The last few weeks have offered some stellar coverage of Joan Didion’s Blue Nights — read Mary-Kay Wilmers, read Cathleen Schine, read Matthew Specktor, read the Didion interviews by Emma Brockes and Boris Kachka — but then, to spoil the party, there’s the coverage of the book in Australia, and particularly the review by Andrew Riemer in Saturday’s Sydney Morning Herald and The Age. These two Fairfax publications aspire to be the national papers of record, each one a snapshot of the best local analysis of current events and discourse, and Riemer, usually a reliably good essayist, is the Herald‘s chief book reviewer. Yet what Riemer has written, and what Fairfax has published, is a report of Blue Nights which is labelled as a review but which is so poorly written — so evasive, repetitive, and unspecific — that it leads me to suspect that Riemer hasn’t actually read the book he purports to review. Continue reading
Now, back to book reviewing. In the latest Australian Literary Review, of all places, Melinda Harvey shows us how it’s done. Here she is writing a review for a relatively broad audience without falling back on the populist assumption that what makes a novel worth reading is the strength (believability, plausibility, vitality) of its characters and plot. To begin with, of course, she concedes that such an assumption should play into our evaluation of a work of fiction:
For all the high jinks [of postmodern pastiche and playfulness], A Visit from the Goon Squad… cares deeply about story and character and aims to meet the reader with some modicum of approachability and sincerity. … [N]obody’s boring and everybody’s got their reasons. We are thrown into closeness with Sasha, Bennie, Rhea, Lou, Jocelyn, Scotty, Stephanie, Dolly, Jules, Rob, Ted, Alison and Alex for short but intense intervals, one at a time.
None of these characters regains the centrality they enjoy in their chapter of the novel, but most of them don’t really go away either. They hover on the periphery of their familiars’ stories, as real people do, sometimes giving off an impression that is incongruous with the one we’ve formed through near acquaintance. This treatment of character makes them more, not less, authentic and is the literary equivalent of faceting gems.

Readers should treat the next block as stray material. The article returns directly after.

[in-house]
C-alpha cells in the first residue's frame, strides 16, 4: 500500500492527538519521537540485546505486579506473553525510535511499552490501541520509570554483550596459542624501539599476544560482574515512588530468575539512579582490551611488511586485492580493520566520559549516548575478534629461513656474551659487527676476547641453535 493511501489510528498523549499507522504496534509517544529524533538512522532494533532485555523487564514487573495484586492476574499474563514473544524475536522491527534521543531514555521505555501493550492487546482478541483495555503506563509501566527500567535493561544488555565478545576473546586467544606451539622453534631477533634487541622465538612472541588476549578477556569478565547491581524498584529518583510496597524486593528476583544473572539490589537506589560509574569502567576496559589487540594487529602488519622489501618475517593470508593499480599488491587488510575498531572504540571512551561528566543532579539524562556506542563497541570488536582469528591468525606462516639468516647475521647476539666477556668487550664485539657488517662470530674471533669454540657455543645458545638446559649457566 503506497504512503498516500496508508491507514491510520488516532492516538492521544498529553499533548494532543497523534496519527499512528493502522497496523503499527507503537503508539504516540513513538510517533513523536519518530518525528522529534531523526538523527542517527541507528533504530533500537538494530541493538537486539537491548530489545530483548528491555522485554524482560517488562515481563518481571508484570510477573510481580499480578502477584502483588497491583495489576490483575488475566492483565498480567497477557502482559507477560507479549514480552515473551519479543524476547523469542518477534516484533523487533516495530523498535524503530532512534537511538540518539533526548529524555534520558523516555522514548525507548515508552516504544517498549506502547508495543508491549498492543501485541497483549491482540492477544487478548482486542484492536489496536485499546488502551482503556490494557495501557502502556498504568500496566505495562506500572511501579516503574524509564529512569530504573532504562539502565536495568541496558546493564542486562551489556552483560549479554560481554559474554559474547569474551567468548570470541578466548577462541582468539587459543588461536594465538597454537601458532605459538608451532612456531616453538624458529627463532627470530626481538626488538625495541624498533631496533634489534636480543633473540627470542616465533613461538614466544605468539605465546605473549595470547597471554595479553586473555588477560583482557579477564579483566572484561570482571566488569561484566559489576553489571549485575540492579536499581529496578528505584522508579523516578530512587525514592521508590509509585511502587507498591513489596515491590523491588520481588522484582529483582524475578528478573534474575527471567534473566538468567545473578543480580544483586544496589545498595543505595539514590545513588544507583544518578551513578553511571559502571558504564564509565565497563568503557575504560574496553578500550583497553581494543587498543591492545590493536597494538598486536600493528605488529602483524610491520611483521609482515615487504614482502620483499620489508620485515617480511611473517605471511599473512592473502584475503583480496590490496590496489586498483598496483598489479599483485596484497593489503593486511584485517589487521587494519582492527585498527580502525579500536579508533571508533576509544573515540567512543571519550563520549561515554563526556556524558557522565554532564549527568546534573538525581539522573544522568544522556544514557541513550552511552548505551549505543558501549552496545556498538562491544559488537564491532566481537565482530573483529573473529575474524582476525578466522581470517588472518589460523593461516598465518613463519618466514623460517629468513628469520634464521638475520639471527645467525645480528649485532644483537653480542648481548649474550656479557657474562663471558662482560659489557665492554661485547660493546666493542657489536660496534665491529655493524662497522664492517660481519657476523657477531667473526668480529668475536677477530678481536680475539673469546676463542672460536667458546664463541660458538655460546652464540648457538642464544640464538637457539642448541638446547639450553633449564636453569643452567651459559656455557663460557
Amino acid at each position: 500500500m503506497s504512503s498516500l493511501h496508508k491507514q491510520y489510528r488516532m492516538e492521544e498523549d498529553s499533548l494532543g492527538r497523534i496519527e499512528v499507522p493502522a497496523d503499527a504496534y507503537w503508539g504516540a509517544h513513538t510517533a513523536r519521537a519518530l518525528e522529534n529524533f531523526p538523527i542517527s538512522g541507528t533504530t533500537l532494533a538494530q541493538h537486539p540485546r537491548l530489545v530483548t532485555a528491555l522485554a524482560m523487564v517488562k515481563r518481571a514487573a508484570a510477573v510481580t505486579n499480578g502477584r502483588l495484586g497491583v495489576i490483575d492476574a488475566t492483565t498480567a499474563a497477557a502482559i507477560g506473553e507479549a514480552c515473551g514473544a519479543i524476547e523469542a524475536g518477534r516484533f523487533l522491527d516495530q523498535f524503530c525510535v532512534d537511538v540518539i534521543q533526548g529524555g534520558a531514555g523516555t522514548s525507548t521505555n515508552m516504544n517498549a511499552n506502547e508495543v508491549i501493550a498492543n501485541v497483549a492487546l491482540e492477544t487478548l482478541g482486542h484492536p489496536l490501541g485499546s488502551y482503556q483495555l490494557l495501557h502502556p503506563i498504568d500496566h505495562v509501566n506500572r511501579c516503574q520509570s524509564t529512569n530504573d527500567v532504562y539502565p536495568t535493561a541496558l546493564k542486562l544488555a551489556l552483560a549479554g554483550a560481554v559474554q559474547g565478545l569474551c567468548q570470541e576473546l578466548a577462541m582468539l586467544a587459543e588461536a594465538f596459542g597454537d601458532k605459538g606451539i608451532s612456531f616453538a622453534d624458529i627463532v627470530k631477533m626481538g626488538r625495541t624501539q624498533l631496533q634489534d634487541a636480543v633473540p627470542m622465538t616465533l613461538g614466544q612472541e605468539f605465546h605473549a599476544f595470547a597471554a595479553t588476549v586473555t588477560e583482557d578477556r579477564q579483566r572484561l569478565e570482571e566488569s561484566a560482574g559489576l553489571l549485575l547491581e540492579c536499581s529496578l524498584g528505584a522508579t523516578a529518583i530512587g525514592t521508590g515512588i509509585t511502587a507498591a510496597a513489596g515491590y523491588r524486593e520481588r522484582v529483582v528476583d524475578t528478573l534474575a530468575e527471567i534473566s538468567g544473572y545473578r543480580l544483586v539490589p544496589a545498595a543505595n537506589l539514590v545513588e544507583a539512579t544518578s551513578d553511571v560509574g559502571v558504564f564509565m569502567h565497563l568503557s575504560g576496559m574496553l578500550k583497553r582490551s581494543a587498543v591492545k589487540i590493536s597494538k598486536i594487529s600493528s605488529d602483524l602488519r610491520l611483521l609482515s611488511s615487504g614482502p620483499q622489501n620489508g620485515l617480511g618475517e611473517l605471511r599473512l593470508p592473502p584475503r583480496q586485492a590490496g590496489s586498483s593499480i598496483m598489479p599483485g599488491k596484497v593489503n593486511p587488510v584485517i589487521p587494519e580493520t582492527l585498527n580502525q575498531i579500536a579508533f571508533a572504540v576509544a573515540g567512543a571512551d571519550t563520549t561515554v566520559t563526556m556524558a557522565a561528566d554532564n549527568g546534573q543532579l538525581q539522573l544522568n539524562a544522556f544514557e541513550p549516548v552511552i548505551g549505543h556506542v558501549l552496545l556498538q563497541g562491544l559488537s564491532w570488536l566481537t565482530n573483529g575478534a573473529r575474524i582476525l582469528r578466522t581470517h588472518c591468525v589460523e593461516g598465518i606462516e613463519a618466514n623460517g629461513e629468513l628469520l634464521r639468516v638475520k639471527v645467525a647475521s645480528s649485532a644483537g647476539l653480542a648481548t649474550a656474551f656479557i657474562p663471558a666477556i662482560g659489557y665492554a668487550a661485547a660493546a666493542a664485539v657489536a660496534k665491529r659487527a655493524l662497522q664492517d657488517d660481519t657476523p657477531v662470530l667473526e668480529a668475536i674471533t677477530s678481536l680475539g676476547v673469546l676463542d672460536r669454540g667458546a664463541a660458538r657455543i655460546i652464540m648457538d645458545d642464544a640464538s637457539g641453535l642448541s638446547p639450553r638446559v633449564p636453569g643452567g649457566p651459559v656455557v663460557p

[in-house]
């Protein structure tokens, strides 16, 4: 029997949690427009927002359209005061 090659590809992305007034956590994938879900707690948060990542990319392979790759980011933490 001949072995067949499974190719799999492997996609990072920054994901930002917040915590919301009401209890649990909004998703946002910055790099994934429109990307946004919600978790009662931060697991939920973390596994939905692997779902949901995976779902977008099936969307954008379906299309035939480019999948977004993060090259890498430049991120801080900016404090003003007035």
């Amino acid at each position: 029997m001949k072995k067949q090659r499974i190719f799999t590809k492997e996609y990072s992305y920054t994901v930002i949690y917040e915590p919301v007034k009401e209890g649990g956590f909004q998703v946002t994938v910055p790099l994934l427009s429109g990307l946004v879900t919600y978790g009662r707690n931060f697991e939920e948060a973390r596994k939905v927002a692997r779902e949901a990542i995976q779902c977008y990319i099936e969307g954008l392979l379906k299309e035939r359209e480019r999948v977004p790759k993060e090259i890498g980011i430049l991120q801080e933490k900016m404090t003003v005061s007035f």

But then, she looks elsewhere to identify the real source of the pleasure of reading this novel: Continue reading
Pick up a book you have never read. Whether it is more than a century old or one of this week’s new releases, any unread book will do. Now hold it in your hands and flick through the pages but do not look at the words. Look instead for the question that descends on the book and settles over it like a mist: “Is it or is it not worth reading?” Now look for the corollary questions: “If so, why so? If not, why not?” Short of actually reading the book in order to answer these questions yourself, you might turn to a book review in search of the answers offered by others. To offer answers to these questions is the single most urgent task faced by book reviewers. Different reviewers will of course have differing views on what the activity of reading involves and how a book can best go about making that activity worthwhile for the reader. Such differences amongst reviewers are the beating heart of contemporary literary discourse. Beneath their differences, though, book reviewers face a common and fundamental obligation to answer the same questions that settle alike over each and every unread book. Continue reading
My post from a couple of weeks ago left a few threads dangling which I hope now to tie up. Last weekend, that post also opened up an unexpected opportunity for me which I’ll explain in a moment. First, though, for those who wish to see for themselves the event I discussed in that post — the ‘Critical Failure’ debate on the current state of Australian literary criticism at the Wheeler Centre for Books, Writing and Ideas — a lightly edited video is now online at the Centre’s website. Witness the great Peter Craven in all his grotesque glory. Continue reading
Last night, I spent some time at the Wheeler Centre for Books, Writing and Ideas to listen to a panel discussion about the current state of literary criticism in Australia. The discussion was part of the Centre’s ‘Critical Failure’ series of events, and, of course, the series name clearly gives away the drift of the conversation: the panellists unanimously concluded that the state of literary criticism in Australia is currently pretty dire. On the panel were the publishers Hilary McPhee and Rebecca Starford as well as the critics Peter Craven and Gideon Haigh. To some extent, the need for such a discussion was identified by Haigh earlier this year, when he published a brief but powerful opinion piece on the failure of Australian literary criticism in the upstart journal Kill Your Darlings. Continue reading